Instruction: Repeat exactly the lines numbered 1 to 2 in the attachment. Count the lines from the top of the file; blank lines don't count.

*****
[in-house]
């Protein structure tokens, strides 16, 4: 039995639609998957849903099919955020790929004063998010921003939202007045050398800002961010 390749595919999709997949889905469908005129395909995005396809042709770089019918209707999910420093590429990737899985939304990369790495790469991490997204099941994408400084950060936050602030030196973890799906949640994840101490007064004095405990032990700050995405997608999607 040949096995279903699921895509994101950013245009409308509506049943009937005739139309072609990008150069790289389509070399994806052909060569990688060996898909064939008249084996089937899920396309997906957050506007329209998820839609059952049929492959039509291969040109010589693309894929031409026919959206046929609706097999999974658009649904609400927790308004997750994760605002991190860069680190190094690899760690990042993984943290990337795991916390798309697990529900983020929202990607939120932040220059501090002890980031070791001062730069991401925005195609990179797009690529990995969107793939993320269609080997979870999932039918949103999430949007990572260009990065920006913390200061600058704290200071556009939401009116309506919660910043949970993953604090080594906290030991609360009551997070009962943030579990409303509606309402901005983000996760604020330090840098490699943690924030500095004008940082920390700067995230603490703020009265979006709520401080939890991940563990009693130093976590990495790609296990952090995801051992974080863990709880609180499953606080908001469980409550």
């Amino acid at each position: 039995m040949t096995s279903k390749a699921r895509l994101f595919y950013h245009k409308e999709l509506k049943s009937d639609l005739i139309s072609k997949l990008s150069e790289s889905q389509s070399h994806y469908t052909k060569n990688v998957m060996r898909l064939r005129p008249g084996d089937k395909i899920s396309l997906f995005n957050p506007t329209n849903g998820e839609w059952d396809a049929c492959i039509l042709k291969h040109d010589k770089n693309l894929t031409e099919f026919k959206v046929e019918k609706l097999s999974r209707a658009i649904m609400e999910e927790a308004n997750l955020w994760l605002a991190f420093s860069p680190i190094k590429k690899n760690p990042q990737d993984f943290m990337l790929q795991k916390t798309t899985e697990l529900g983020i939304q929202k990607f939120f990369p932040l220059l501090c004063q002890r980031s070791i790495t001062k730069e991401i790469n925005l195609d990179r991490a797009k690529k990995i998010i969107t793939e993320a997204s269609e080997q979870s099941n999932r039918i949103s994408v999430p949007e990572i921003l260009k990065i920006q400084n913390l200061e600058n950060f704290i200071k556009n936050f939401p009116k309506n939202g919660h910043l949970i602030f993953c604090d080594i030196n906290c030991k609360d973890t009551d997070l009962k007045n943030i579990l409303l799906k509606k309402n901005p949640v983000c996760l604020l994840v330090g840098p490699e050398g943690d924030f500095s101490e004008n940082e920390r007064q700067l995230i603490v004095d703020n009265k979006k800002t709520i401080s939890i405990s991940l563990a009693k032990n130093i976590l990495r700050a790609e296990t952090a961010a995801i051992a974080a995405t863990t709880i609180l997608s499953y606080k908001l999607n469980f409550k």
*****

[in-house]
């Protein structure tokens, strides 16, 4: 039995639609998957849903099919955020790929004063998010921003939202007045050398800002961010 390749595919999709997949889905469908005129395909995005396809042709770089019918209707999910420093590429990737899985939304990369790495790469991490997204099941994408400084950060936050602030030196973890799906949640994840101490007064004095405990032990700050995405997608999607 040949096995279903699921895509994101950013245009409308509506049943009937005739139309072609990008150069790289389509070399994806052909060569990688060996898909064939008249084996089937899920396309997906957050506007329209998820839609059952049929492959039509291969040109010589693309894929031409026919959206046929609706097999999974658009649904609400927790308004997750994760605002991190860069680190190094690899760690990042993984943290990337795991916390798309697990529900983020929202990607939120932040220059501090002890980031070791001062730069991401925005195609990179797009690529990995969107793939993320269609080997979870999932039918949103999430949007990572260009990065920006913390200061600058704290200071556009939401009116309506919660910043949970993953604090080594906290030991609360009551997070009962943030579990409303509606309402901005983000996760604020330090840098490699943690924030500095004008940082920390700067995230603490703020009265979006709520401080939890991940563990009693130093976590990495790609296990952090995801051992974080863990709880609180499953606080908001469980409550």